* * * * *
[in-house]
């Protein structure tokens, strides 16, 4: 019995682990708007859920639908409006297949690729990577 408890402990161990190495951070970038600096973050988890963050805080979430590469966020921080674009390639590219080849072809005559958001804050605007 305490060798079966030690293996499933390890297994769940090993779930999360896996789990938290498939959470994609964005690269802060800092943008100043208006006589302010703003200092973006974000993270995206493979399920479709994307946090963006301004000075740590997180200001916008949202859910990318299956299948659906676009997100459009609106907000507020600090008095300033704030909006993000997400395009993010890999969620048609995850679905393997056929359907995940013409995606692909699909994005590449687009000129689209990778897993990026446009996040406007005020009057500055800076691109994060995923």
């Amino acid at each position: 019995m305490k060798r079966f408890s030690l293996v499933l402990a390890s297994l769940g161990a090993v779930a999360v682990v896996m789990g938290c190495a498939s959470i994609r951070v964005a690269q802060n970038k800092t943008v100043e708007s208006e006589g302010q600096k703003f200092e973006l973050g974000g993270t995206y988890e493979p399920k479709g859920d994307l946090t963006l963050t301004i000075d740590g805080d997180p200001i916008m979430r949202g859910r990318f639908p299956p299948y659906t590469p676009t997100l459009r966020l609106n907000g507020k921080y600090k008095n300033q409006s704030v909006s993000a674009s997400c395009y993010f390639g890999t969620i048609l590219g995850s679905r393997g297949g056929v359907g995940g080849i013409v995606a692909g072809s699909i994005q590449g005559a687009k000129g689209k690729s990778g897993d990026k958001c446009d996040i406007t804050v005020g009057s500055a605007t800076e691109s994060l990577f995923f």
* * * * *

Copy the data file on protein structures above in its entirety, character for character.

[in-house]
């Protein structure tokens, strides 16, 4: 019995682990708007859920639908409006297949690729990577 408890402990161990190495951070970038600096973050988890963050805080979430590469966020921080674009390639590219080849072809005559958001804050605007 305490060798079966030690293996499933390890297994769940090993779930999360896996789990938290498939959470994609964005690269802060800092943008100043208006006589302010703003200092973006974000993270995206493979399920479709994307946090963006301004000075740590997180200001916008949202859910990318299956299948659906676009997100459009609106907000507020600090008095300033704030909006993000997400395009993010890999969620048609995850679905393997056929359907995940013409995606692909699909994005590449687009000129689209990778897993990026446009996040406007005020009057500055800076691109994060995923």
């Amino acid at each position: 019995m305490k060798r079966f408890s030690l293996v499933l402990a390890s297994l769940g161990a090993v779930a999360v682990v896996m789990g938290c190495a498939s959470i994609r951070v964005a690269q802060n970038k800092t943008v100043e708007s208006e006589g302010q600096k703003f200092e973006l973050g974000g993270t995206y988890e493979p399920k479709g859920d994307l946090t963006l963050t301004i000075d740590g805080d997180p200001i916008m979430r949202g859910r990318f639908p299956p299948y659906t590469p676009t997100l459009r966020l609106n907000g507020k921080y600090k008095n300033q409006s704030v909006s993000a674009s997400c395009y993010f390639g890999t969620i048609l590219g995850s679905r393997g297949g056929v359907g995940g080849i013409v995606a692909g072809s699909i994005q590449g005559a687009k000129g689209k690729s990778g897993d990026k958001c446009d996040i406007t804050v005020g009057s500055a605007t800076e691109s994060l990577f995923f």